On its face, identifying GDP growth with prosperity seems sensible: After all, as a society, you want a simple measure of whether or not things are going good in the economy.
The problem with this need—and with the worldview that identifies GDP growth with prosperity—is that it uses GDP as the measure of an economy’s health, but without ever examining what the GDP is really measuring.
As per its definition, GDP is merely a measure of spending—nothing more. Spending on what is left undetermined—
—and right away, you can see the problem with measuring the health of an economy by the growth of GDP. Presumably, increased spending on hookers and blow would be a good thing, by the metric of GDP; so long as the hookers didn’t send remittances back to their home countries, and the cocaine was domestic-made, they’d be golden for the GDP.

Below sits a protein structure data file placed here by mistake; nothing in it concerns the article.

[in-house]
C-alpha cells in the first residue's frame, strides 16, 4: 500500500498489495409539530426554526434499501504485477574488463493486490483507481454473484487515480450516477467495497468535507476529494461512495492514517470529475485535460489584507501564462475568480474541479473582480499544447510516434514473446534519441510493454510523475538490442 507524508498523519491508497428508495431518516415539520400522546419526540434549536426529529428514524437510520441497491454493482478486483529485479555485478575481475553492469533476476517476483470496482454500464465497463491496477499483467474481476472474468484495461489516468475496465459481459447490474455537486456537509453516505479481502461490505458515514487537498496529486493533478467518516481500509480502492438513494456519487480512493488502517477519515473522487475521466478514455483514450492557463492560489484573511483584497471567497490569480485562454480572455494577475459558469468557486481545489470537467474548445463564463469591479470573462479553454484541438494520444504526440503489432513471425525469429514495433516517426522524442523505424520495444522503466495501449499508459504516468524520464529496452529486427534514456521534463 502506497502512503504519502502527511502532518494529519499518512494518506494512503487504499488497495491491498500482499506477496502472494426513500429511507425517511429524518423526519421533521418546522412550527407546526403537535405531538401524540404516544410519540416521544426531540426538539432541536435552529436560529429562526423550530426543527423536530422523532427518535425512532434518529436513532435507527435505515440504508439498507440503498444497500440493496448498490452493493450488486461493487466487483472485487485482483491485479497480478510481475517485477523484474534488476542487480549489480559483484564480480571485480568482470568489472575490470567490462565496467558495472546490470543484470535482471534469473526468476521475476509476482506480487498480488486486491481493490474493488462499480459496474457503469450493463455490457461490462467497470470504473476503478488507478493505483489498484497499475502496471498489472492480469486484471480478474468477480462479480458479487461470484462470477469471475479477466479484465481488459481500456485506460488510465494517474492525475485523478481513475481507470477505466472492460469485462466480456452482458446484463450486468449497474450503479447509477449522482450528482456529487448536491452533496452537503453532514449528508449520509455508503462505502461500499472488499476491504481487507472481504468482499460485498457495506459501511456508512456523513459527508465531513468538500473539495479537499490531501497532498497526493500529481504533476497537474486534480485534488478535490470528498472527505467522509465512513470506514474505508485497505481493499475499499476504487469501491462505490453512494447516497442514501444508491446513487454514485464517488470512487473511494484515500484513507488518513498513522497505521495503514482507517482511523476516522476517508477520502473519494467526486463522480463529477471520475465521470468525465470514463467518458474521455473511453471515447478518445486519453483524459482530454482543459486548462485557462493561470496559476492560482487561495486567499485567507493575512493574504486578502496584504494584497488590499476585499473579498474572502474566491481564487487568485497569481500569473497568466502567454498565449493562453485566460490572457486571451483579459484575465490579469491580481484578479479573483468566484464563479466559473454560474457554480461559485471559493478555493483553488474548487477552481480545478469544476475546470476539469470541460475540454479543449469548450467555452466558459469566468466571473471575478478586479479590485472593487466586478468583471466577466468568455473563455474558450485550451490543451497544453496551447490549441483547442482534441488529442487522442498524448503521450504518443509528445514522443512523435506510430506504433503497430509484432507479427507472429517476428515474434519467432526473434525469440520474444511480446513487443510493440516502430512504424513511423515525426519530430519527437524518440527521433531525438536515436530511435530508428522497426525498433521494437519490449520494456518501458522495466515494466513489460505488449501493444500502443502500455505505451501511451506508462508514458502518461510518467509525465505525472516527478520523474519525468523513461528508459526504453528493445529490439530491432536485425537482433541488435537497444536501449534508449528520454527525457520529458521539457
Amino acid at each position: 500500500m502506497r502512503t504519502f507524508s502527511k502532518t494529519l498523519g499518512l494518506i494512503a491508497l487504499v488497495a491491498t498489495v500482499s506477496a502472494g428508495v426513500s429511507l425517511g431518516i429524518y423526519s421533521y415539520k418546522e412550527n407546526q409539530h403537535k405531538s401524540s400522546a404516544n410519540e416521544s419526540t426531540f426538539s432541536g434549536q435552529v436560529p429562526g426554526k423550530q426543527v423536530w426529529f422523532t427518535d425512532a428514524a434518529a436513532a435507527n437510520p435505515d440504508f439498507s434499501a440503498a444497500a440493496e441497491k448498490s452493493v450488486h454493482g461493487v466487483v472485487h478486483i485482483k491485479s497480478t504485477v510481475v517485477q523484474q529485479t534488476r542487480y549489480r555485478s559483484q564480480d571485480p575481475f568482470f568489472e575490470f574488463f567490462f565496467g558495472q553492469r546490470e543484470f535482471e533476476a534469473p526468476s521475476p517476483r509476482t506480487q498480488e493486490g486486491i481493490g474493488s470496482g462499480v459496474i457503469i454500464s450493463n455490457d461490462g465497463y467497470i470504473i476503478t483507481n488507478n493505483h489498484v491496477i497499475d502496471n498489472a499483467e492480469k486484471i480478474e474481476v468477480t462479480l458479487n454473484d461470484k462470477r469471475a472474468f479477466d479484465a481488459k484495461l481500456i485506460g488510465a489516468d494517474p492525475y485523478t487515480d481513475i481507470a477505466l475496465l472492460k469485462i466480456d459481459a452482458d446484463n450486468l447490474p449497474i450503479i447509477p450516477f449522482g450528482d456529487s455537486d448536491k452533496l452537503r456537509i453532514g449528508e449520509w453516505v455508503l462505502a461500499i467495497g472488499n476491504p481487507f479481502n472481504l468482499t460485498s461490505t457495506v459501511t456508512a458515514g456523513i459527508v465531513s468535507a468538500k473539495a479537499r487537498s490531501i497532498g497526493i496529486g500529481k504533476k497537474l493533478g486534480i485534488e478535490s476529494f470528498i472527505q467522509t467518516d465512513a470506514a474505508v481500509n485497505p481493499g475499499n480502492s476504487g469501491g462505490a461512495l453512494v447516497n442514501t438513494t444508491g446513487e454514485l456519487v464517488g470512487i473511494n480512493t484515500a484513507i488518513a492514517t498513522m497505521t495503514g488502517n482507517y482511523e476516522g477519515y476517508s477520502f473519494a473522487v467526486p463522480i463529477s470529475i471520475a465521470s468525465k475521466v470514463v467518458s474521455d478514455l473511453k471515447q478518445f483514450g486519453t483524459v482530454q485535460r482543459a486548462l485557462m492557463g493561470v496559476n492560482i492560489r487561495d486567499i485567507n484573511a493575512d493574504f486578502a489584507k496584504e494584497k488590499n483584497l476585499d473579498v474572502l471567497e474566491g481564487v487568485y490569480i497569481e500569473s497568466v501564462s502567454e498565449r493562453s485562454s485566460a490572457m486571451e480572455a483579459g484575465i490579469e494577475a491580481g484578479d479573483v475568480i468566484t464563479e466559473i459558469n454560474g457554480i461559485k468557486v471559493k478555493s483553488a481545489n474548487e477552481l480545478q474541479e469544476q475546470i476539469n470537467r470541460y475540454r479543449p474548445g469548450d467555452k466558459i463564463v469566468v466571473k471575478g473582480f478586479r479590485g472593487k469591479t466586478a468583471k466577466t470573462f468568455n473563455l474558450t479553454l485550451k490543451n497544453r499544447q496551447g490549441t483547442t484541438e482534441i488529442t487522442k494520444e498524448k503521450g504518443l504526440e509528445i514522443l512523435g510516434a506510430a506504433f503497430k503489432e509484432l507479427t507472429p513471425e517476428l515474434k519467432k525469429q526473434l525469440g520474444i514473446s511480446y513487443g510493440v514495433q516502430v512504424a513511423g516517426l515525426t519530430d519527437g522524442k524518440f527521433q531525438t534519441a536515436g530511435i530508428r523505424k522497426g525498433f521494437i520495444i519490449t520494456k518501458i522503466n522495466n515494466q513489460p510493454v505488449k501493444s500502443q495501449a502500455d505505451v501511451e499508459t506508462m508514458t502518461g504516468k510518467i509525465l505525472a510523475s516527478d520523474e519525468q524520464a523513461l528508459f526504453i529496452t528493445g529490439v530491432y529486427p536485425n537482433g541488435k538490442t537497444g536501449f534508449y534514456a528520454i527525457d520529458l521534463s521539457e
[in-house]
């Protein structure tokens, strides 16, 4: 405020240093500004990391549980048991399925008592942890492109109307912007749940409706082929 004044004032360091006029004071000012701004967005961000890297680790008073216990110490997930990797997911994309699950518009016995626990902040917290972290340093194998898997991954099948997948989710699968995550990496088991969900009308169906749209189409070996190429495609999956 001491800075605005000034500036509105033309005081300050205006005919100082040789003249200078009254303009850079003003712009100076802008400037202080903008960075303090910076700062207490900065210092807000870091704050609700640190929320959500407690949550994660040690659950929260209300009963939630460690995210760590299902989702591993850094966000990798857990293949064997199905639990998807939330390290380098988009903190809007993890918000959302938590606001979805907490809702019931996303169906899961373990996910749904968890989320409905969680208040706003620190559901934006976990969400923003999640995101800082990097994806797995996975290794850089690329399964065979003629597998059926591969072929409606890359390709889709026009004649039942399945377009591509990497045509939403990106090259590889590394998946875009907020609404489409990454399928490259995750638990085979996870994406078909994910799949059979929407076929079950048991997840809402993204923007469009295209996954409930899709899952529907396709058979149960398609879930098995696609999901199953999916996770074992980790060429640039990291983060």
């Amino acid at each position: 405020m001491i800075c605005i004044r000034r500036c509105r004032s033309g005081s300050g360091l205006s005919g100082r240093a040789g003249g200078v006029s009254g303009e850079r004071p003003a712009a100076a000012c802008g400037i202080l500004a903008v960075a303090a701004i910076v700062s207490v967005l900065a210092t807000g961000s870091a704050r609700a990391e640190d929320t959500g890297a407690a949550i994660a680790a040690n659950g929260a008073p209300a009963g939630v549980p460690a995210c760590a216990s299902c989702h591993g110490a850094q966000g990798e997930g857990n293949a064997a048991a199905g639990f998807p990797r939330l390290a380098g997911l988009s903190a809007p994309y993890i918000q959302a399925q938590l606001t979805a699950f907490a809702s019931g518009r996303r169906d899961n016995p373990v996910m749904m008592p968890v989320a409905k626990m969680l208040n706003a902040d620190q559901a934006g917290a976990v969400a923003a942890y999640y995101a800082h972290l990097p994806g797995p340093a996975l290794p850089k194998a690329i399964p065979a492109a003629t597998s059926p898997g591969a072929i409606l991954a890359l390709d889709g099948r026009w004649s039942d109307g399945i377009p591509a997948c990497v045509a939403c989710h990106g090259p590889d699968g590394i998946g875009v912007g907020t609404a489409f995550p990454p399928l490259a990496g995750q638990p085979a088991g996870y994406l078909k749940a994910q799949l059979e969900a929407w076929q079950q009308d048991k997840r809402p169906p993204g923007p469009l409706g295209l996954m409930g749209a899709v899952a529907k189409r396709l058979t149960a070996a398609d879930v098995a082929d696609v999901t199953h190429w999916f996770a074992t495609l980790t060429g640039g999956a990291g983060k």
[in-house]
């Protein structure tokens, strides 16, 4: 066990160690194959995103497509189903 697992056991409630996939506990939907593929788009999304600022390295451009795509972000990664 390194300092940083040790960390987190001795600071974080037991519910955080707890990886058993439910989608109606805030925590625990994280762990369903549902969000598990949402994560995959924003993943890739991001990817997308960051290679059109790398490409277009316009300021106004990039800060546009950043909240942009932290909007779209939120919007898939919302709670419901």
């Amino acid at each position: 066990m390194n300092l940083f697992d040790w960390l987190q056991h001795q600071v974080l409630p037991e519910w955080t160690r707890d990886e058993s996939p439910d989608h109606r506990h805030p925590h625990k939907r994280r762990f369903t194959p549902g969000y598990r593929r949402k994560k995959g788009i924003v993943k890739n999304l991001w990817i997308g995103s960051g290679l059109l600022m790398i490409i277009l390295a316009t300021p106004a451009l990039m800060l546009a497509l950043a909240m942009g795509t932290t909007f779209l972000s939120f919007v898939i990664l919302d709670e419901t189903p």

I’m being facetious, of course—but not by much: The GDP has been turned into a fetish number by economists and—much more troublingly—by the politicians and the electorate, who view it as the be-all-end all.-Fiscal Spending—The Steroids of GDP